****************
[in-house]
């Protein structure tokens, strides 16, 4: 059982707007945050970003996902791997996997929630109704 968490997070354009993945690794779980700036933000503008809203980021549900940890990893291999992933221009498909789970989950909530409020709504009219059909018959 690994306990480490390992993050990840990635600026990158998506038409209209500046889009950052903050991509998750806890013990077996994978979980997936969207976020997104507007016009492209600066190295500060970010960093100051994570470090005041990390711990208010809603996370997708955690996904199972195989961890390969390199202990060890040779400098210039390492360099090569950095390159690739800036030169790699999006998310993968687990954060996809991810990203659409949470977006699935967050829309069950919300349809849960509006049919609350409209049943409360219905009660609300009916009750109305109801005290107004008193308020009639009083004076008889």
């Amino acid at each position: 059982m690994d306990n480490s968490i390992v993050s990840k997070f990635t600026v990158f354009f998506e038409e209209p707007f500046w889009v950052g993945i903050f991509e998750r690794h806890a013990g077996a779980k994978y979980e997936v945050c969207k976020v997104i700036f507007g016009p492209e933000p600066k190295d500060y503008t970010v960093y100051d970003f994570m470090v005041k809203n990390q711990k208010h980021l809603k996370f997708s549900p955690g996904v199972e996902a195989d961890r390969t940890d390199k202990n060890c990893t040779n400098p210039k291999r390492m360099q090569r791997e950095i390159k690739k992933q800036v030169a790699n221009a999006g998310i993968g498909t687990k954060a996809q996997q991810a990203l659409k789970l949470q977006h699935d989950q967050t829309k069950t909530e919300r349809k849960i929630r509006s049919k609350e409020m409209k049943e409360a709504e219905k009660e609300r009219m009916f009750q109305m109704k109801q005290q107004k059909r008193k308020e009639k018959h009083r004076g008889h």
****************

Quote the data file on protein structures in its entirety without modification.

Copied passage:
[in-house]
């Protein structure tokens, strides 16, 4: 059982707007945050970003996902791997996997929630109704 968490997070354009993945690794779980700036933000503008809203980021549900940890990893291999992933221009498909789970989950909530409020709504009219059909018959 690994306990480490390992993050990840990635600026990158998506038409209209500046889009950052903050991509998750806890013990077996994978979980997936969207976020997104507007016009492209600066190295500060970010960093100051994570470090005041990390711990208010809603996370997708955690996904199972195989961890390969390199202990060890040779400098210039390492360099090569950095390159690739800036030169790699999006998310993968687990954060996809991810990203659409949470977006699935967050829309069950919300349809849960509006049919609350409209049943409360219905009660609300009916009750109305109801005290107004008193308020009639009083004076008889």
């Amino acid at each position: 059982m690994d306990n480490s968490i390992v993050s990840k997070f990635t600026v990158f354009f998506e038409e209209p707007f500046w889009v950052g993945i903050f991509e998750r690794h806890a013990g077996a779980k994978y979980e997936v945050c969207k976020v997104i700036f507007g016009p492209e933000p600066k190295d500060y503008t970010v960093y100051d970003f994570m470090v005041k809203n990390q711990k208010h980021l809603k996370f997708s549900p955690g996904v199972e996902a195989d961890r390969t940890d390199k202990n060890c990893t040779n400098p210039k291999r390492m360099q090569r791997e950095i390159k690739k992933q800036v030169a790699n221009a999006g998310i993968g498909t687990k954060a996809q996997q991810a990203l659409k789970l949470q977006h699935d989950q967050t829309k069950t909530e919300r349809k849960i929630r509006s049919k609350e409020m409209k049943e409360a709504e219905k009660e609300r009219m009916f009750q109305m109704k109801q005290q107004k059909r008193k308020e009639k018959h009083r004076g008889h």